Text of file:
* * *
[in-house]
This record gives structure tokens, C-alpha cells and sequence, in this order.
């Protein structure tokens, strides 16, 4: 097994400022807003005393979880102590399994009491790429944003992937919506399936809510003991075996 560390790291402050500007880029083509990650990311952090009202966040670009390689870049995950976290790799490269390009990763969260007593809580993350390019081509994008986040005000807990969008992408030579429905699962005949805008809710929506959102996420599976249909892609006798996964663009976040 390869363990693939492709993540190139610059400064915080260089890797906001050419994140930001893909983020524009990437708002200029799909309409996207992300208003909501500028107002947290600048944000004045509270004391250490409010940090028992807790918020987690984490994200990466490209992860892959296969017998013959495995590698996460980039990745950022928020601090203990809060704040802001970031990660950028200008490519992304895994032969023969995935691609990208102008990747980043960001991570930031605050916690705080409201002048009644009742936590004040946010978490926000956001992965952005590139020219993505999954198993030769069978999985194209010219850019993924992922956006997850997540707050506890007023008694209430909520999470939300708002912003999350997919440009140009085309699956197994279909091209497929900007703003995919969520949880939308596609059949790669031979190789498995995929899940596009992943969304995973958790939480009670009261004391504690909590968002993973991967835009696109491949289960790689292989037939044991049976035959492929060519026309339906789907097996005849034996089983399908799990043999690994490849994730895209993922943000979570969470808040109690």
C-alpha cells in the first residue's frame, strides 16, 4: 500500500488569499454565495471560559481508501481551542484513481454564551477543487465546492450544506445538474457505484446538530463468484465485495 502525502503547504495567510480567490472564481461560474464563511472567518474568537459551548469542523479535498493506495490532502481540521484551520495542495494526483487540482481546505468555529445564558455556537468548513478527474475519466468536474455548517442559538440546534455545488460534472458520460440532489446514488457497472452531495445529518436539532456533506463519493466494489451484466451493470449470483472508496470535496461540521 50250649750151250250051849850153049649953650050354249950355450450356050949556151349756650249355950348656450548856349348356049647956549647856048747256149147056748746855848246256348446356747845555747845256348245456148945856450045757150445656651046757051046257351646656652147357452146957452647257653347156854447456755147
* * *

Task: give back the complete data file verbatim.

[in-house]
This record gives structure tokens, C-alpha cells and sequence, in this order.
């Protein structure tokens, strides 16, 4: 097994400022807003005393979880102590399994009491790429944003992937919506399936809510003991075996 560390790291402050500007880029083509990650990311952090009202966040670009390689870049995950976290790799490269390009990763969260007593809580993350390019081509994008986040005000807990969008992408030579429905699962005949805008809710929506959102996420599976249909892609006798996964663009976040 390869363990693939492709993540190139610059400064915080260089890797906001050419994140930001893909983020524009990437708002200029799909309409996207992300208003909501500028107002947290600048944000004045509270004391250490409010940090028992807790918020987690984490994200990466490209992860892959296969017998013959495995590698996460980039990745950022928020601090203990809060704040802001970031990660950028200008490519992304895994032969023969995935691609990208102008990747980043960001991570930031605050916690705080409201002048009644009742936590004040946010978490926000956001992965952005590139020219993505999954198993030769069978999985194209010219850019993924992922956006997850997540707050506890007023008694209430909520999470939300708002912003999350997919440009140009085309699956197994279909091209497929900007703003995919969520949880939308596609059949790669031979190789498995995929899940596009992943969304995973958790939480009670009261004391504690909590968002993973991967835009696109491949289960790689292989037939044991049976035959492929060519026309339906789907097996005849034996089983399908799990043999690994490849994730895209993922943000979570969470808040109690």
C-alpha cells in the first residue's frame, strides 16, 4: 500500500488569499454565495471560559481508501481551542484513481454564551477543487465546492450544506445538474457505484446538530463468484465485495 502525502503547504495567510480567490472564481461560474464563511472567518474568537459551548469542523479535498493506495490532502481540521484551520495542495494526483487540482481546505468555529445564558455556537468548513478527474475519466468536474455548517442559538440546534455545488460534472458520460440532489446514488457497472452531495445529518436539532456533506463519493466494489451484466451493470449470483472508496470535496461540521 50250649750151250250051849850153049649953650050354249950355450450356050949556151349756650249355950348656450548856349348356049647956549647856048747256149147056748746855848246256348446356747845555747845256348245456148945856450045757150445656651046757051046257351646656652147357452146957452647257653347156854447456755147